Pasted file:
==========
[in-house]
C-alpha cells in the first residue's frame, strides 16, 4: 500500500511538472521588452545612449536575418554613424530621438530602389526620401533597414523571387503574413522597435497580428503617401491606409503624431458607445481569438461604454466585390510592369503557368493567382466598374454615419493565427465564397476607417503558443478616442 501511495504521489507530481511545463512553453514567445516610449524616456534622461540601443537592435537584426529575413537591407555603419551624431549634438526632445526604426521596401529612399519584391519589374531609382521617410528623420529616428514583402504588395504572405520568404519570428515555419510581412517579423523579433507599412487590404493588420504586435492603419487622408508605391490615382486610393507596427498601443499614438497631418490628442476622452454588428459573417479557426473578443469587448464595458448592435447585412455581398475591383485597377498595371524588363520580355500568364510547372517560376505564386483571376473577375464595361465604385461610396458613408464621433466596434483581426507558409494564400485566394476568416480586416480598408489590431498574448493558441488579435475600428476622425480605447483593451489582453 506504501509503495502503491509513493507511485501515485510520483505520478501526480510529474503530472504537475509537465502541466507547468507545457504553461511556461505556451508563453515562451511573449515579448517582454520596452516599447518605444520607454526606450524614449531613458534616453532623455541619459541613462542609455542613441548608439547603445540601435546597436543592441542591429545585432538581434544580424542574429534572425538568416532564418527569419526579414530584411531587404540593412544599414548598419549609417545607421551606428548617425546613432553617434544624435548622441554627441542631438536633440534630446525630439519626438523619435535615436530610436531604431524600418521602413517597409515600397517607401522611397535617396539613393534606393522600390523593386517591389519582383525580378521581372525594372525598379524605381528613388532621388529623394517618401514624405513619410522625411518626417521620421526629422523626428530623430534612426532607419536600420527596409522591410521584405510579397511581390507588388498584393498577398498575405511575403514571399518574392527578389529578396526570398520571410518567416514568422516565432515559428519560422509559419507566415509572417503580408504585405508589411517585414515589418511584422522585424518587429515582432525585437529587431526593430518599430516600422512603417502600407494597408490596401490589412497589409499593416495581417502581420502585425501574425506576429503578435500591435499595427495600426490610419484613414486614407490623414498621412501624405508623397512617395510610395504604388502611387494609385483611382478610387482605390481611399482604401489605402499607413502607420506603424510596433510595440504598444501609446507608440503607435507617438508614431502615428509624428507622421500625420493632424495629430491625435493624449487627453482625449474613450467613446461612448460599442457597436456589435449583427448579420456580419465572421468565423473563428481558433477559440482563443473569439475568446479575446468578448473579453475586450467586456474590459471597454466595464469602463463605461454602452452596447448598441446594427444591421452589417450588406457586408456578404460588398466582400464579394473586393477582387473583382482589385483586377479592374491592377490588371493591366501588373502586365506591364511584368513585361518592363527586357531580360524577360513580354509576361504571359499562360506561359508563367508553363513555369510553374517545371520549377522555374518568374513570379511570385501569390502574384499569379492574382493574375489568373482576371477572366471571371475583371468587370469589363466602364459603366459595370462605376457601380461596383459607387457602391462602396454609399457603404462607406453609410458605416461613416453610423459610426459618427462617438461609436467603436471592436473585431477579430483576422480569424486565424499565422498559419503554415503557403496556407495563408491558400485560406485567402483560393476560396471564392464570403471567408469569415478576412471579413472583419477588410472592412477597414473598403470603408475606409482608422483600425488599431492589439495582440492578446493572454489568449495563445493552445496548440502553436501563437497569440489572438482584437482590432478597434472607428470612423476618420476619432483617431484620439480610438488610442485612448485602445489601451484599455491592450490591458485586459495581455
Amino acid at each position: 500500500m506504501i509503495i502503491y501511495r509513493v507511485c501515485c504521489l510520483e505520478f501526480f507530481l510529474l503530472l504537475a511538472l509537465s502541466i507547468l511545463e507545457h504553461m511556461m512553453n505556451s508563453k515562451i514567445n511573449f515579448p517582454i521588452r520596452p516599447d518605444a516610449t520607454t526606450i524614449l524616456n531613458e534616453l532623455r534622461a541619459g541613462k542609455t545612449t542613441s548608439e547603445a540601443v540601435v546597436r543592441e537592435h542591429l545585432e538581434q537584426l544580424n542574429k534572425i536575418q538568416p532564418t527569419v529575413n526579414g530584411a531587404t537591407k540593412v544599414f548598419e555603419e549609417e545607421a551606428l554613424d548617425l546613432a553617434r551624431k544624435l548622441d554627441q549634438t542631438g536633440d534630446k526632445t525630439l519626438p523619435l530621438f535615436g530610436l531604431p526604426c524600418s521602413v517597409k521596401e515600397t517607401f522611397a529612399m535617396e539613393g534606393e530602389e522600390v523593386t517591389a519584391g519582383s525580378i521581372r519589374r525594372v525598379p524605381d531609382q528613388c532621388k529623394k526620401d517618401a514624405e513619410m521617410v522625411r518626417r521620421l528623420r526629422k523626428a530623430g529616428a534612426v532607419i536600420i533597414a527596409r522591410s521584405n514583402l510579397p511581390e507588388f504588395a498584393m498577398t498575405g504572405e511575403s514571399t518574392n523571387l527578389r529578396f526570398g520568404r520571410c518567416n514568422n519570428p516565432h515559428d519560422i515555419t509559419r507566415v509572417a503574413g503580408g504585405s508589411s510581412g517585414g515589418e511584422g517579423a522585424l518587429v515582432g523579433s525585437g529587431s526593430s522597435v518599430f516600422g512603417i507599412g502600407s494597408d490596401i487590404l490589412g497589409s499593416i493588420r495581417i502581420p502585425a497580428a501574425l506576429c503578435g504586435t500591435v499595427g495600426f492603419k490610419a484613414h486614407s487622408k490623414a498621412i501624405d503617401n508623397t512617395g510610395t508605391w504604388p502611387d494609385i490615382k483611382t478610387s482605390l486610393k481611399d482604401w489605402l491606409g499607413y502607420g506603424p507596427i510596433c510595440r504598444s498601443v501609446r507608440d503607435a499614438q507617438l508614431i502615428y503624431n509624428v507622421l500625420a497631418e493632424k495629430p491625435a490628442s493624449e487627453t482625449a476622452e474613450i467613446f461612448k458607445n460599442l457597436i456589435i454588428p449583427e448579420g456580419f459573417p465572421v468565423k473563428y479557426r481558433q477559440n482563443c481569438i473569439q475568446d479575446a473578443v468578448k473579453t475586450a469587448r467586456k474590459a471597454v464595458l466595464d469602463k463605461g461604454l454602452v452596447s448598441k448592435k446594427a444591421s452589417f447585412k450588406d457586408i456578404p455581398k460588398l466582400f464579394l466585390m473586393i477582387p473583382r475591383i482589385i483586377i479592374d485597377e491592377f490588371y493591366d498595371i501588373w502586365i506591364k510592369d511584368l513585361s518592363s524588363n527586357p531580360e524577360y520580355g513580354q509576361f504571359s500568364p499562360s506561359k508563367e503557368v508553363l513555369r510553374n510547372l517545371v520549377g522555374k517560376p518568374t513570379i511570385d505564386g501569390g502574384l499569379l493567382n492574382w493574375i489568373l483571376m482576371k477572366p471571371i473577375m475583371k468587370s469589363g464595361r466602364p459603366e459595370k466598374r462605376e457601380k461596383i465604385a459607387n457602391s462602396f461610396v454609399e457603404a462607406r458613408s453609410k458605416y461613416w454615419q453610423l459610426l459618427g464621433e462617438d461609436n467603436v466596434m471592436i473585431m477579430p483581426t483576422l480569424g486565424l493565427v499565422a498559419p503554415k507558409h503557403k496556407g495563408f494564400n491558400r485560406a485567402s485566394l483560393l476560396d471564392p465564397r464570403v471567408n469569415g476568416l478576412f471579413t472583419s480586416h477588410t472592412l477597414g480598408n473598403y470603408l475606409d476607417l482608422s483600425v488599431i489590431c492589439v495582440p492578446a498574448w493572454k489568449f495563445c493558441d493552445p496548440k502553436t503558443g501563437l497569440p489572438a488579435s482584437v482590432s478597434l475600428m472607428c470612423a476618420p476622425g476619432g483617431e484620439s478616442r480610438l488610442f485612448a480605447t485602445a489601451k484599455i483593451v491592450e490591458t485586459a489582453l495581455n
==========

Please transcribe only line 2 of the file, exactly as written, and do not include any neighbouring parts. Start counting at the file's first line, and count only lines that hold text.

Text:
C-alpha cells in the first residue's frame, strides 16, 4: 500500500511538472521588452545612449536575418554613424530621438530602389526620401533597414523571387503574413522597435497580428503617401491606409503624431458607445481569438461604454466585390510592369503557368493567382466598374454615419493565427465564397476607417503558443478616442 501511495504521489507530481511545463512553453514567445516610449524616456534622461540601443537592435537584426529575413537591407555603419551624431549634438526632445526604426521596401529612399519584391519589374531609382521617410528623420529616428514583402504588395504572405520568404519570428515555419510581412517579423523579433507599412487590404493588420504586435492603419487622408508605391490615382486610393507596427498601443499614438497631418490628442476622452454588428459573417479557426473578443469587448464595458448592435447585412455581398475591383485597377498595371524588363520580355500568364510547372517560376505564386483571376473577375464595361465604385461610396458613408464621433466596434483581426507558409494564400485566394476568416480586416480598408489590431498574448493558441488579435475600428476622425480605447483593451489582453 506504501509503495502503491509513493507511485501515485510520483505520478501526480510529474503530472504537475509537465502541466507547468507545457504553461511556461505556451508563453515562451511573449515579448517582454520596452516599447518605444520607454526606450524614449531613458534616453532623455541619459541613462542609455542613441548608439547603445540601435546597436543592441542591429545585432538581434544580424542574429534572425538568416532564418527569419526579414530584411531587404540593412544599414548598419549609417545607421551606428548617425546613432553617434544624435548622441554627441542631438536633440534630446525630439519626438523619435535615436530610436531604431524600418521602413517597409515600397517607401522611397535617396539613393534606393522600390523593386517591389519582383525580378521581372525594372525598379524605381528613388532621388529623394517618401514624405513619410522625411518626417521620421526629422523626428530623430534612426532607419536600420527596409522591410521584405510579397511581390507588388498584393498577398498575405511575403514571399518574392527578389529578396526570398520571410518567416514568422516565432515559428519560422509559419507566415509572417503580408504585405508589411517585414515589418511584422522585424518587429515582432525585437529587431526593430518599430516600422512603417502600407494597408490596401490589412497589409499593416495581417502581420502585425501574425506576429503578435500591435499595427495600426490610419484613414486614407490623414498621412501624405508623397512617395510610395504604388502611387494609385483611382478610387482605390481611399482604401489605402499607413502607420506603424510596433510595440504598444501609446507608440503607435507617438508614431502615428509624428507622421500625420493632424495629430491625435493624449487627453482625449474613450467613446461612448460599442457597436456589435449583427448579420456580419465572421468565423473563428481558433477559440482563443473569439475568446479575446468578448473579453475586450467586456474590459471597454466595464469602463463605461454602452452596447448598441446594427444591421452589417450588406457586408456578404460588398466582400464579394473586393477582387473583382482589385483586377479592374491592377490588371493591366501588373502586365506591364511584368513585361518592363527586357531580360524577360513580354509576361504571359499562360506561359508563367508553363513555369510553374517545371520549377522555374518568374513570379511570385501569390502574384499569379492574382493574375489568373482576371477572366471571371475583371468587370469589363466602364459603366459595370462605376457601380461596383459607387457602391462602396454609399457603404462607406453609410458605416461613416453610423459610426459618427462617438461609436467603436471592436473585431477579430483576422480569424486565424499565422498559419503554415503557403496556407495563408491558400485560406485567402483560393476560396471564392464570403471567408469569415478576412471579413472583419477588410472592412477597414473598403470603408475606409482608422483600425488599431492589439495582440492578446493572454489568449495563445493552445496548440502553436501563437497569440489572438482584437482590432478597434472607428470612423476618420476619432483617431484620439480610438488610442485612448485602445489601451484599455491592450490591458485586459495581455